And I can't edit the properties of the controls on the inheriting form
directly (I can by editing the base form). So I'm basically stuck with an
extra form. And I can't edit the form that looks like I want it to.

Well...
You can't win 'em all.

This has taught me some things about VB.Net and I am very grateful for your
help. But I think I will stop now with this problem. (I (And you too I am
sure) have other problems to solve). They (ie my problems - not yours ;-) )
will appear in a newsgroup near you in the future unless I figure out how to
solve them myself.

Best regards

Jan

"Fergus Cooney" <fi******@tesco.net> skrev i en meddelelse
news:%2****************@tk2msftngp13.phx.gbl...
Hi Jan,

Sorry!! My apologies - I'm the stupid one. :-((

I've been playing with UserControls and working with DesignMode and it's different with plain old Forms. And now I've found out why

When you open a Form up in Design Mode, VS doesn't call New, as I had
thought. What it does is go through ComponentInitialize, line by line, and
execute it as if it were actually being run. But it doesn't do anything that it doesn't understand (which is why we're not supposed to make changes in that routine). If it encounters anything there that it doesn't like it will
complain loudly.

So, my suggestion of putting DoSomethingToAllControls in New is a total non-starter.

But !!

I also learned that if a designable class (Form, UC, etc) inherits from another, then the constructor of <that> class <will> be called.

With
Public Class SomeForm
Inherits System.Windows.Forms.Form
the constructor of System.Windows.Forms.Form (SWFF) is called to do its thing.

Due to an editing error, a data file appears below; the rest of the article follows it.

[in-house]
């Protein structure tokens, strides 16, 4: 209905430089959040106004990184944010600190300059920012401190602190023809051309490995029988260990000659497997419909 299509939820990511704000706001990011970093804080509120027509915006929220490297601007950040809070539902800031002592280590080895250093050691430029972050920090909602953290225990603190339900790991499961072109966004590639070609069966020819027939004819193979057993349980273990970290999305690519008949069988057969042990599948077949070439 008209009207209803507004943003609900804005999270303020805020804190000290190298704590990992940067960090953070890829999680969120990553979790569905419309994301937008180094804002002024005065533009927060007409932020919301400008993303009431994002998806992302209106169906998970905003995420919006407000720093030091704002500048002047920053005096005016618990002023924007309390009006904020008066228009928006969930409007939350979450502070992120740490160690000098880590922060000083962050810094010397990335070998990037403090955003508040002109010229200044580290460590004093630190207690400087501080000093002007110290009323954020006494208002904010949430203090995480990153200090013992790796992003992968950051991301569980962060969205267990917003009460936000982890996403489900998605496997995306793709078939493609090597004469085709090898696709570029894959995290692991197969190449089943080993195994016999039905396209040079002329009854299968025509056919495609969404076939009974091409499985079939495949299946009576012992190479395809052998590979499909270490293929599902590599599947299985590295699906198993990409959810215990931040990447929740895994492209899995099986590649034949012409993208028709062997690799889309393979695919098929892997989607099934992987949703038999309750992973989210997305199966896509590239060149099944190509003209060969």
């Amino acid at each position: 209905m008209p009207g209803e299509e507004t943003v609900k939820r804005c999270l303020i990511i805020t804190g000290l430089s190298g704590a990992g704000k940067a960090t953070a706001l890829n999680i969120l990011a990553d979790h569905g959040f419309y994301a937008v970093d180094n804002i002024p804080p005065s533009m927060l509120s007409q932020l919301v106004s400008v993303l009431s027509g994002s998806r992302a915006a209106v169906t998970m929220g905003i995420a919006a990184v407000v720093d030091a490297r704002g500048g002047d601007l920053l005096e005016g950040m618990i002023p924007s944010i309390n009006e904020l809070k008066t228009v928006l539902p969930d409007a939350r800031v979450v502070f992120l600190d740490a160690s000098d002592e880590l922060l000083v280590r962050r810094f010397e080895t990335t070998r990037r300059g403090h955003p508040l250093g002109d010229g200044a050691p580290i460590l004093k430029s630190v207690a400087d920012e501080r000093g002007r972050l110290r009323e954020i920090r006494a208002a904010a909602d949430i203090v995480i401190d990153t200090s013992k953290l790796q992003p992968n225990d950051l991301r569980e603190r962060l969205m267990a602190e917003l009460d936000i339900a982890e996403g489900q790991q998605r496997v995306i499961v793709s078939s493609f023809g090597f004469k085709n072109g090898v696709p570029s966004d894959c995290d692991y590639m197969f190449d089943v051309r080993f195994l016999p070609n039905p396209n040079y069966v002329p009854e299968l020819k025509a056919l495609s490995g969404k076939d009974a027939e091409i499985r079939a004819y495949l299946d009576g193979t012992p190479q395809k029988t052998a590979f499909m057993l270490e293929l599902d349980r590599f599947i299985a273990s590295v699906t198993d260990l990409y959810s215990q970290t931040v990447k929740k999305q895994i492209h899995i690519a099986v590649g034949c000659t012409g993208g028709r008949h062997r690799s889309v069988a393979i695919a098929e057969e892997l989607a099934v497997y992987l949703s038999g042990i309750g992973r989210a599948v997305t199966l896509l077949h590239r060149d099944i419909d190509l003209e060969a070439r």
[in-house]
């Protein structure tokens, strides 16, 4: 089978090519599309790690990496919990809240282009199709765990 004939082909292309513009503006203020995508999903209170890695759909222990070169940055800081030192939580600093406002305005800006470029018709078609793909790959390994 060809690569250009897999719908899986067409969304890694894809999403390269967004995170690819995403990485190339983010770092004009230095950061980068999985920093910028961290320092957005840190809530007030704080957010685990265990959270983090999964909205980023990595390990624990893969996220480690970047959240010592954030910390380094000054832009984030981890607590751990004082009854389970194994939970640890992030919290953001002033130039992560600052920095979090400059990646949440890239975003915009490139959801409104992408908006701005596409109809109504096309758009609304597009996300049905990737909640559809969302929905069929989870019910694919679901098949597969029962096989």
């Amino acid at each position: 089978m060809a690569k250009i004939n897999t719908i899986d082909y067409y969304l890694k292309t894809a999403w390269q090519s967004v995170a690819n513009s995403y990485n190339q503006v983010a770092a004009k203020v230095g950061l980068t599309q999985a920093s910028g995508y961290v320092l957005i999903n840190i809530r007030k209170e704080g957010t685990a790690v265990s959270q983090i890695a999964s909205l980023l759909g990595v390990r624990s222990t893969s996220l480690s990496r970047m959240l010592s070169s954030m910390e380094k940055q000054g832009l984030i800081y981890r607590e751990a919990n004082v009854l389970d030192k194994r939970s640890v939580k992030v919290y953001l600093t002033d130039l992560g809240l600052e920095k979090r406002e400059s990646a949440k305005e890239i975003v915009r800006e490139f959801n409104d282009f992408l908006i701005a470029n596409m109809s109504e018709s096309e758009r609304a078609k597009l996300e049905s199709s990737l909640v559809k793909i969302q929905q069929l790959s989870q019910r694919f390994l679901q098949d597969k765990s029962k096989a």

Now, consider
Public Class SomeForm_BASE
Inherits System.Windows.Forms.Form
and
Public Class SomeForm_ACTUAL
Inherits SomeForm_BASE
(where each is in a .vb file of its own)

When you show SomeForm_BASE in the Designer, you just get that Form and the SWFF contructor. When you show SomeForm_ACTUAL, the constructor of
SomeForm_BASE is called and this can do what it likes. [As an aside, there
seems to be no way for the Base to know that it's being called on behalf of Actual, but that may not be a problem.]
So how would this apply to your situation? Wekk, it may be more trouble than it's worth but...

If you design your form in the usual way, SWFF constructor will be called. Put anything in New and it won't run.
Public Class AUsefulFormWithControlsAndCodeAndEverything
Inherits System.Windows.Forms.Form
Public Sub New
MyBase.New()
InitializeComponent()
DoStuffToTheControlsOf (Me)
End Sub
: : :
: : :
End Class

VS ignores Public Sub New
It definitely calls MyBase.New but that's because of the Inherits.
It simulates a call to InitializeComponent().
There's no call to DoStuffToTheControlsOf.

But derive a new 'viewer' Form inheriting from the useful one, ie
Public Class SeeHowMyBaseLooksWhenItRuns
Inherits AUsefulFormWithControlsAndCodeAndEverything
'And no contents at all.
End Class

and DoStuffToTheControlsOf will be run. And not only New, it would seem, but Load gets called as well - so be careful. DesignMode isn't applicable
inside the Constructor but it is within Load.
Once again, apologies for leading you astray (so confidently too, lol). If this is of no direct use then I hope, at least, that it makes interesting
background information.

As always, any questions, give a shout. ;-)

Regards,
Fergus

Nov 20 '05 #14

P: n/a
Hi Jan,

You're most welcome. It's taught me more too, and that's one of the things
I gain from being here.

|| You can't win 'em all.

Indeed not - we explore right up to the boundaries and then fall back on
the workaround. ;-)

Later Dude.

Regards,
Fergus


Nov 20 '05 #15